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'Soft power' part of balancing act

By Geoff Hiscock
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(CNN) -- Soft power, or the art of influencing people to like you, is a growing part of Japan's perennial balancing act with the world.

For a taste of Japan's soft power, look no further than "Gedo Senki" (Tales from Earthsea), the blockbuster animated movie that has just knocked "Superman Returns" from the No. 1 spot in the Tokyo box office stakes.

The Earthsea stories come from the pen of American fantasy writer Ursula K. Le Guin, but it is Japan's anime (animation) world that has most fervently embraced her characters.

Anime and its print sister manga (comics) are part of Japan's huge otaku (think fan or nerd) culture that is fixated on fantasy, robots, dolls, swap cards, video games, role playing, costumes and other such accoutrements.

And while geekdom in Japan is a big business, it is even bigger globally, with scores of anime and gaming-related conventions tracked by international sites such as

In September alone, for example, fans can attend Dragon-Con in Atlanta, Animania in Sydney, Australia, Fumettopoli in Milan, Italy and Connichi in Kassel, Germany.

The otaku world is but one of the many projections of cool Japan. From fashion to food to film and a dozen other cultural avenues, Japan is a global player.

Fashion designer Nigo, architect Tadao Ando, novelist Haruki Murakami, baseball star Ichiro Suzuki, footballer Hidetoshi Nakata and actor/singer Takeshi Kaneshiro are just some of the skilled exports who provide a "soft power" counterpoint to Japan's underwhelming performance in the international political arena.

Lack of reach

Economically, Japan has been a power player for decades. But for much of the past 20 years, the quick assessment of Japan's hard political power has been "lots of money, but not much reach."

Part of the reason for that goes back to Japan's 1946 anti-war constitution, which effectively ruled out the use of offensive military capability.

The hangover from World War II meant the international projection of power was fraught with peril for Japanese leaders, wary of the way its neighbors such as China and the two Koreas might react.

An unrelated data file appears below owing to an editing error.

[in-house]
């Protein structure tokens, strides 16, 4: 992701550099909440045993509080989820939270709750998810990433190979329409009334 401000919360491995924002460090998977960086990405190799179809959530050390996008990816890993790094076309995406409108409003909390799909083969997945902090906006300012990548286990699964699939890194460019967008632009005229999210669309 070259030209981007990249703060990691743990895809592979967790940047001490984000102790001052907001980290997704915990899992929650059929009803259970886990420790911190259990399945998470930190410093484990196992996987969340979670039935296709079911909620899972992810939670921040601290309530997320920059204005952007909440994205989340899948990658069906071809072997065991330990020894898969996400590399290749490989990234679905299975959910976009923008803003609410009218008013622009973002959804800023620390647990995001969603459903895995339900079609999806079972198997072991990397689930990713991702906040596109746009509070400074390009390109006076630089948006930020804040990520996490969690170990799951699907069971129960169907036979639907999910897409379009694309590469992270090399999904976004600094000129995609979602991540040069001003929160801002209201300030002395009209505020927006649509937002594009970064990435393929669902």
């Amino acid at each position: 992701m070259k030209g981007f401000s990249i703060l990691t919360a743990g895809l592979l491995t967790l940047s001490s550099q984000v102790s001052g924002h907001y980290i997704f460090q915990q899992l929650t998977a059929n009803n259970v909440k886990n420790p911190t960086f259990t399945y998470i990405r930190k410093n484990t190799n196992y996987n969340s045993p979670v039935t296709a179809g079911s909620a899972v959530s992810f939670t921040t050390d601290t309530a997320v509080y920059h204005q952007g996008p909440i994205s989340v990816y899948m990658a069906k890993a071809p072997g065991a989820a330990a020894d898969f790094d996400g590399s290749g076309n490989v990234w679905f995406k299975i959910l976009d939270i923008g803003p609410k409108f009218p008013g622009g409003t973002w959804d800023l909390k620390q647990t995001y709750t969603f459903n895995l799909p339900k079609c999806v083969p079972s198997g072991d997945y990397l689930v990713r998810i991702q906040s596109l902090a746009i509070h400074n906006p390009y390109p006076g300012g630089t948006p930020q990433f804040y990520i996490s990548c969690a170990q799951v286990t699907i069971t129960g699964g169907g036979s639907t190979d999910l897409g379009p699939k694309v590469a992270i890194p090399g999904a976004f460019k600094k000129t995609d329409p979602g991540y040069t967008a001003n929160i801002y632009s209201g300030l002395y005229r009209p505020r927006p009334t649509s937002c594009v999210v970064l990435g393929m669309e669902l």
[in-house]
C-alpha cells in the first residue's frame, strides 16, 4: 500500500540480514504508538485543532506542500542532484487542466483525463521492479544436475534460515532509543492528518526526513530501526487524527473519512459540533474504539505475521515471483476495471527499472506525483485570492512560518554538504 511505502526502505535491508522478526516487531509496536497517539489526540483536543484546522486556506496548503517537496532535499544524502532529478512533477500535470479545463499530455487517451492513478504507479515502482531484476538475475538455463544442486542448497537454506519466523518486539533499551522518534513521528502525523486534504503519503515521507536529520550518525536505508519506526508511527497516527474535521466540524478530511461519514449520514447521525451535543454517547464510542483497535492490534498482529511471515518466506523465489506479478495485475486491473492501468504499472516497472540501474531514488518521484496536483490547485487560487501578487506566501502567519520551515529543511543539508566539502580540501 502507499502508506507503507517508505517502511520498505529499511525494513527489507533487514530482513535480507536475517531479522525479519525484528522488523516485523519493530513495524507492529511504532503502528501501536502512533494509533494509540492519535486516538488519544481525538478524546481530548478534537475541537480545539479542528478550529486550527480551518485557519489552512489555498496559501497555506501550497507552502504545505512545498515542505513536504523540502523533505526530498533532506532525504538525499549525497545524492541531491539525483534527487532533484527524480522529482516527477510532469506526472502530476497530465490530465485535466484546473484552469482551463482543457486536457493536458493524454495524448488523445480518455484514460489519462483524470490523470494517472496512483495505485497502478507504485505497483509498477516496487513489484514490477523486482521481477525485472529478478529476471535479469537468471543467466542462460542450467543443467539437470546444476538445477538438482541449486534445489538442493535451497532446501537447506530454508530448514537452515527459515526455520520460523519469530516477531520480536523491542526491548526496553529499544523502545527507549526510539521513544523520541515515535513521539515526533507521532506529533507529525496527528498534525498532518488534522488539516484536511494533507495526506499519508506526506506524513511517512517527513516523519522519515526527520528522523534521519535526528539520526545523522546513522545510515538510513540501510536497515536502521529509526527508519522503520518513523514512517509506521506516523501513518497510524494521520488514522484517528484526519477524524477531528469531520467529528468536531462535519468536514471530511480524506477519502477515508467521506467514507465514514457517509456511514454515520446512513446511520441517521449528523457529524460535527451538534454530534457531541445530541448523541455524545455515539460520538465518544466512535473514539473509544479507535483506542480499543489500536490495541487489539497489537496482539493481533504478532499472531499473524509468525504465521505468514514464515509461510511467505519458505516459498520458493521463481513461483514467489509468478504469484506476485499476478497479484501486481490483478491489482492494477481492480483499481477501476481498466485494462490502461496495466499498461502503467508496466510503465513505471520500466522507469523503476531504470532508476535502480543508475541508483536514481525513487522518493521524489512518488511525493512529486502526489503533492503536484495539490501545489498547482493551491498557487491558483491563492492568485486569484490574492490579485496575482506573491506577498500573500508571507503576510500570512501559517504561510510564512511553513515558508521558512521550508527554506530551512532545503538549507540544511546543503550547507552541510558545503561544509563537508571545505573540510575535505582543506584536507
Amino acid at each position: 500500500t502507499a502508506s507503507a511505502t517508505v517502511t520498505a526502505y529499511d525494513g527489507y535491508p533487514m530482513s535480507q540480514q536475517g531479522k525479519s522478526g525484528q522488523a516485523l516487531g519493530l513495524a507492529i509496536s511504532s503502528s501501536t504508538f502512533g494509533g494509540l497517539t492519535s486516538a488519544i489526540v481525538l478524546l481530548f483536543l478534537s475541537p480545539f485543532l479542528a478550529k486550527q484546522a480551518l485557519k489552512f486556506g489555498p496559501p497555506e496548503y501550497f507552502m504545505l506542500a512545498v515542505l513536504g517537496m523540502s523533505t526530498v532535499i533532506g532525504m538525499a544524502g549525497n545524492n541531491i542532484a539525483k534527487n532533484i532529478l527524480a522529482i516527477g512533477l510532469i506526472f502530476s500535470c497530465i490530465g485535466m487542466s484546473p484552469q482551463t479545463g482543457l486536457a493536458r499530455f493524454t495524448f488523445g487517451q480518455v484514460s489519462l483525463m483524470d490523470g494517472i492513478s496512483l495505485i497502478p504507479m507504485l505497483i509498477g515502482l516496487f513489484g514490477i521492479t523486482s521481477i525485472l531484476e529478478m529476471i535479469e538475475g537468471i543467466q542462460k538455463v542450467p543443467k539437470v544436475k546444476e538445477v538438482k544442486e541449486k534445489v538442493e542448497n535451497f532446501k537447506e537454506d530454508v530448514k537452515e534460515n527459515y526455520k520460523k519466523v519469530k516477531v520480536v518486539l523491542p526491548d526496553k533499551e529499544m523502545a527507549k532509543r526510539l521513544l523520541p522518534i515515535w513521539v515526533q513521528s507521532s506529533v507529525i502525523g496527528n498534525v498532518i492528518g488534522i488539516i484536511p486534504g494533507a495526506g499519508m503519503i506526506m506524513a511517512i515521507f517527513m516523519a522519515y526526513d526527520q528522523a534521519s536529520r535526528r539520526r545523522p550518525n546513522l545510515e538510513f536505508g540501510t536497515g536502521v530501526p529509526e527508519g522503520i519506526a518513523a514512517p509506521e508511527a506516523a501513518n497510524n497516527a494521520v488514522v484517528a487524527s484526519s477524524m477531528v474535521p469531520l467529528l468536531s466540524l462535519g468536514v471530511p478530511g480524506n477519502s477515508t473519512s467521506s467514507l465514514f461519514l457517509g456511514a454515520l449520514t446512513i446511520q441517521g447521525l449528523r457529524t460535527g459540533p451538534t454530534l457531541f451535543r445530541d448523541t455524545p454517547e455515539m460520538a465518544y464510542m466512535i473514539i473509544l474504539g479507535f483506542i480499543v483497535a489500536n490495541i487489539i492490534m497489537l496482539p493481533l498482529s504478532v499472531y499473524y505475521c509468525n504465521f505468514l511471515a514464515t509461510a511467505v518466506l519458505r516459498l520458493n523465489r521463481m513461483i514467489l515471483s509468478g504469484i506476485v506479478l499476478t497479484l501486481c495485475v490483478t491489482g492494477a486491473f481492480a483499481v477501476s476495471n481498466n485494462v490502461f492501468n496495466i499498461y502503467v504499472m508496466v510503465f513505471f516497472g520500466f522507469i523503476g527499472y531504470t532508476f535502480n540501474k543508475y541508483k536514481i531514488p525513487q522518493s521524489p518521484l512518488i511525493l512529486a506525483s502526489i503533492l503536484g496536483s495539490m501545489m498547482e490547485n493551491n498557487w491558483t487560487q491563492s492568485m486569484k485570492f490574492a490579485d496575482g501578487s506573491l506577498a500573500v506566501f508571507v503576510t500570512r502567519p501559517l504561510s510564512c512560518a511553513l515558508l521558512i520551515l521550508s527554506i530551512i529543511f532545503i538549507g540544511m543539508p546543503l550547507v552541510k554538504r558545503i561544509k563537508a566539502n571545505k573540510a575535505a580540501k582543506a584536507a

In the eyes of some observers, the pendulum had swung too far by the 1990s. During the first Gulf War in 1991, when Japan provided most of the money (but no troops), it was roundly criticized for a perceived lack of commitment.

Despite Japan having the world's second-largest economy and the third-largest military budget, it was seen as too timid.

That began to change with the Koizumi era in 2001. Koizumi was the most confident leader since Yasuhiro Nakasone in the mid-1980s and possibly the most powerful politician Japan has seen in decades.

He sent troops to Iraq, he pushed Japan's unsuccessful bid for a permanent seat on the U.N. Security Council, and he was prepared to tangle with China and South Korea over war-related issues such as his Yasukuni Shrine visits.

The upshot has been mixed. According to a recent Lowy Institute report on Japan titled "Ripe for Re-assessment," the world in 2006 is "less tolerant of Japan's non-participation in collective security, while Japan's Northeast Asian neighbors remain vociferously opposed to Japanese international involvement."

That remains the dilemma for Japan. Its soft power breaks ground internationally and portrays a cultured, cool and confident society, but it must tread warily when military issues are on the table.

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Coffeeshop "maids" cool a Tokyo pavement with water. Costumed maids are a popular part of the otaku world.



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